obscuration and the subtle obscuration. By eliminating these two
obscurations one will be liberated from suffering. Therefore the
Shedra (bshad grwa, philosophical school) and the Drubdra (sgrub
grwa, retreat center) are two very important institutions in our
Dharma activity. In the philosophical school you analyze
and ascertain, in the retreat center you practice. Kyobpa Jigten
Sumgön has explained profoundly and clearly the importance
of these two methods. During his lifetime he liberated 300.000
of his students from suffering and they attained nirvana. Nowadays
this tradition slowly disappears. Lamas cannot teach properly
and students cannot practice properly. It is very important to
preserve and to promote this tradition. Every responsible person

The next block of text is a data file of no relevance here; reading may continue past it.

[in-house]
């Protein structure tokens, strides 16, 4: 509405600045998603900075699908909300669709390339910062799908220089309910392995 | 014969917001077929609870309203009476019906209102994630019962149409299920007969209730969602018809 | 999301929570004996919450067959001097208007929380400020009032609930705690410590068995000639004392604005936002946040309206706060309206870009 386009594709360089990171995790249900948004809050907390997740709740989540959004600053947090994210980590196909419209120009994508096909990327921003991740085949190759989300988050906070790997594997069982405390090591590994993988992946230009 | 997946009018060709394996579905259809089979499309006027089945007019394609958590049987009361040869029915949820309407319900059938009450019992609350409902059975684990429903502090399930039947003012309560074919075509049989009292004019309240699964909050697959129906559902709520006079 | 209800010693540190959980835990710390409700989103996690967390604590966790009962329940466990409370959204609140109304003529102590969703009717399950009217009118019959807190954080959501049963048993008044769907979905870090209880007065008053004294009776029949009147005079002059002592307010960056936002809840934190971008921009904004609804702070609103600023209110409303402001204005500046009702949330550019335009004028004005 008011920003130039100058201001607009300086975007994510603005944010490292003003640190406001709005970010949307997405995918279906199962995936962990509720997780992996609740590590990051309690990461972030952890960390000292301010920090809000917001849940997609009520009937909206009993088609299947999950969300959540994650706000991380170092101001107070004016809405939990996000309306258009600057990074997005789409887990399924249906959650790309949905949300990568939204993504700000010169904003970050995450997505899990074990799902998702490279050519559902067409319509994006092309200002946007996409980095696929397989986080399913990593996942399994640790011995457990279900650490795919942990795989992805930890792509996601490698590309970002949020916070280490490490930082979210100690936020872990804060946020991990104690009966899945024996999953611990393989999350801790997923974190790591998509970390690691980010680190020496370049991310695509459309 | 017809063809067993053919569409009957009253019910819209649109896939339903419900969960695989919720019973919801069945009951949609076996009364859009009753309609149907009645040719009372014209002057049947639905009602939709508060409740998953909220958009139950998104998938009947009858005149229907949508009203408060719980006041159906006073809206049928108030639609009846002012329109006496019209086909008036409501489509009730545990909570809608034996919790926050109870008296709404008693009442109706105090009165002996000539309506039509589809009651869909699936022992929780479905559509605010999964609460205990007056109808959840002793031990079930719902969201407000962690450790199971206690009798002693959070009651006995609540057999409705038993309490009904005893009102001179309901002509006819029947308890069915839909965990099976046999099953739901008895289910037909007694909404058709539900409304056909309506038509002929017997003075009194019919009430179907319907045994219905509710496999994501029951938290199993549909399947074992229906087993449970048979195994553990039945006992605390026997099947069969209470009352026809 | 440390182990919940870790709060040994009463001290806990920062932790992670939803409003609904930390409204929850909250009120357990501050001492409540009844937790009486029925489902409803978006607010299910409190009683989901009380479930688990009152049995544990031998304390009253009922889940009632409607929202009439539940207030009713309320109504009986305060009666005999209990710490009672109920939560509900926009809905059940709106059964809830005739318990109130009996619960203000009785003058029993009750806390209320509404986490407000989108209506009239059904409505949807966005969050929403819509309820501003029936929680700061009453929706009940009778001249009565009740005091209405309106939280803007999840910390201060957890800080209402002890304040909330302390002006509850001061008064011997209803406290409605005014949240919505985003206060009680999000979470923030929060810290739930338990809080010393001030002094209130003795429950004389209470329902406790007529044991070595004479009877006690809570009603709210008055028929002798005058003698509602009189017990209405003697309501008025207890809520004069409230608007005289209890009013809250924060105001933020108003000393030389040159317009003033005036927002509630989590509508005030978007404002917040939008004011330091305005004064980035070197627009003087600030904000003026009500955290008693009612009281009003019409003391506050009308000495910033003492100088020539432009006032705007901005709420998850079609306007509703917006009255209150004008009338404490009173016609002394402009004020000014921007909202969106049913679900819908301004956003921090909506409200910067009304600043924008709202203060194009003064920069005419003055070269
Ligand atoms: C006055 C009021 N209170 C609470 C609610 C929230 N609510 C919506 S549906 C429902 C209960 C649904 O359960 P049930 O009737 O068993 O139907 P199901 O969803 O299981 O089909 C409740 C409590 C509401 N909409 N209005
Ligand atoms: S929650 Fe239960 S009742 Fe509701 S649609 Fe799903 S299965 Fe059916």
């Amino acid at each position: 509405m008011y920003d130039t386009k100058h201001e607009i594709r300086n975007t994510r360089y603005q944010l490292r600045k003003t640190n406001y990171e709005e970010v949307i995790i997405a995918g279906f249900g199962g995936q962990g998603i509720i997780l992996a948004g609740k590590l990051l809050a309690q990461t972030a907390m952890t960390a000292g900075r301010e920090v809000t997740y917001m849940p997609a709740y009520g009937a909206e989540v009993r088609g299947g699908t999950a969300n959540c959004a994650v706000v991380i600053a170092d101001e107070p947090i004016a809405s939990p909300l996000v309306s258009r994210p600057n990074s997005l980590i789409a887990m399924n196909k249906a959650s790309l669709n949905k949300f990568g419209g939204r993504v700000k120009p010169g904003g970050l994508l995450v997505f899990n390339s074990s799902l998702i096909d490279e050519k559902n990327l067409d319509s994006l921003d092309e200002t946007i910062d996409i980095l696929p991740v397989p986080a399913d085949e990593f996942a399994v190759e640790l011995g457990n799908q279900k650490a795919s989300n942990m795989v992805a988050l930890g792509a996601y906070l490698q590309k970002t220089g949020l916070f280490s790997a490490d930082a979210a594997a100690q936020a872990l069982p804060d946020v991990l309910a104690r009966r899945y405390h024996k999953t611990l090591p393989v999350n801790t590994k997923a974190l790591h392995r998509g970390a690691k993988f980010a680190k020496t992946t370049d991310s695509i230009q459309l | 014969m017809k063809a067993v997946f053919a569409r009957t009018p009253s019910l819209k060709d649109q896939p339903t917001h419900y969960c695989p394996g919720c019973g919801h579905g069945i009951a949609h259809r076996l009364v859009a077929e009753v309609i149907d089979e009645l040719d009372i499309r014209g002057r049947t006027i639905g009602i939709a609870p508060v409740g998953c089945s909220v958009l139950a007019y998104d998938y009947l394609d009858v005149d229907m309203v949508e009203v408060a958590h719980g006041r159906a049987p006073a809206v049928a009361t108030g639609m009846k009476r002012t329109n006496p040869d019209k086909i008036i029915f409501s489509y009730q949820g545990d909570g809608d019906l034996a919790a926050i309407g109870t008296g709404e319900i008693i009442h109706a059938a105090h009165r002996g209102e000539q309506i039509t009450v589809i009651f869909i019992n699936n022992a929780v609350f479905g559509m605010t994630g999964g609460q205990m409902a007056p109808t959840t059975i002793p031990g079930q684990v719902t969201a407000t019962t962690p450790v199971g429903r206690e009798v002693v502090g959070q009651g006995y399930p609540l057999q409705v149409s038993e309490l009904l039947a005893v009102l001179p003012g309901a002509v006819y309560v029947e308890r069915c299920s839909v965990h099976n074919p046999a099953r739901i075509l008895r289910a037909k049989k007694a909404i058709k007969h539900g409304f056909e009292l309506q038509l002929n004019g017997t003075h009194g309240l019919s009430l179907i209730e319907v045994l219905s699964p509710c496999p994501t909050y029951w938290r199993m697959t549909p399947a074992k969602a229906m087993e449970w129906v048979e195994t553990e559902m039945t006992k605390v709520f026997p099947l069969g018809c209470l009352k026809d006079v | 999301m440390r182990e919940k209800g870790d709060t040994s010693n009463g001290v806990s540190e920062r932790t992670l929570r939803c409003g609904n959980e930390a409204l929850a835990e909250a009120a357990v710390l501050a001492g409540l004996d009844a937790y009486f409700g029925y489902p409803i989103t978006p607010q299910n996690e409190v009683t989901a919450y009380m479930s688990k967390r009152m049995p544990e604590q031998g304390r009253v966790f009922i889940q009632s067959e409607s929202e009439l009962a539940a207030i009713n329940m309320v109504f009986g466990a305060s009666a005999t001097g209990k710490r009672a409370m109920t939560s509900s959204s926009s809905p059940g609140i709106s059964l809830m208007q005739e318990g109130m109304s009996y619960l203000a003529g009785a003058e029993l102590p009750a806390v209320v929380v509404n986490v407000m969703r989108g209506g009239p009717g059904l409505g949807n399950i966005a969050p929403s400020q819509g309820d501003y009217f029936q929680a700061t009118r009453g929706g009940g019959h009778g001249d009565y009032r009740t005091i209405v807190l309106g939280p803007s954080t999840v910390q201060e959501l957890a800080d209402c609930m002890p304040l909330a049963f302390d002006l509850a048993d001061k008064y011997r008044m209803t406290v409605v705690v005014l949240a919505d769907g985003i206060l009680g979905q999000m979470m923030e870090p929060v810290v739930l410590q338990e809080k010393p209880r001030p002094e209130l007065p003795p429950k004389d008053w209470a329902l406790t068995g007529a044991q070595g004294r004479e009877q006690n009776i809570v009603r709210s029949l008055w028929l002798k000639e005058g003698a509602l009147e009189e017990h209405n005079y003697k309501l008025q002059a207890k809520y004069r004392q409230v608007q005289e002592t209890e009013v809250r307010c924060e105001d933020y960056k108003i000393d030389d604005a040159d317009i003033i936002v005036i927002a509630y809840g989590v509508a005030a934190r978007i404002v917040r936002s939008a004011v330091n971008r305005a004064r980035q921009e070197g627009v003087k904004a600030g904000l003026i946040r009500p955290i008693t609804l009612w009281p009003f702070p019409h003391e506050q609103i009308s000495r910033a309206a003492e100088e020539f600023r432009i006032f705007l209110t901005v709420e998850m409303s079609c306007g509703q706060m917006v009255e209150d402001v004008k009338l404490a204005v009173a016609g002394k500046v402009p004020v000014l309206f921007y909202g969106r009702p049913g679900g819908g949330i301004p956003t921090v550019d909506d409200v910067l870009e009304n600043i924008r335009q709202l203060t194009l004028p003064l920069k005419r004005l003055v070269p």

should know that this is a crucial point. Only if we are successful
in fulfilling this task can we pass on the Dharma to future generations.
Khenchen Konchog Gyaltshen
We practice and study on good
ground and with wise directionas we move into the new year.
Book of Prayers
Glorious Holy, venerable, precious,
kind root and lineage lamas, divine assembly of yidams and assemblies
of buddhas, bodhisattvas, yogins, yoginis, dakinis dwelling in
the ten directions: Please hear my prayer!
May the virtues collected in the three
times by myself and all sentient beings in samsara and nirvana
and the innare root of virtue not result in the eight worldly
concerns, the four causes of samsara, or rebirth as a shravaka
May all mother sentient beings, especially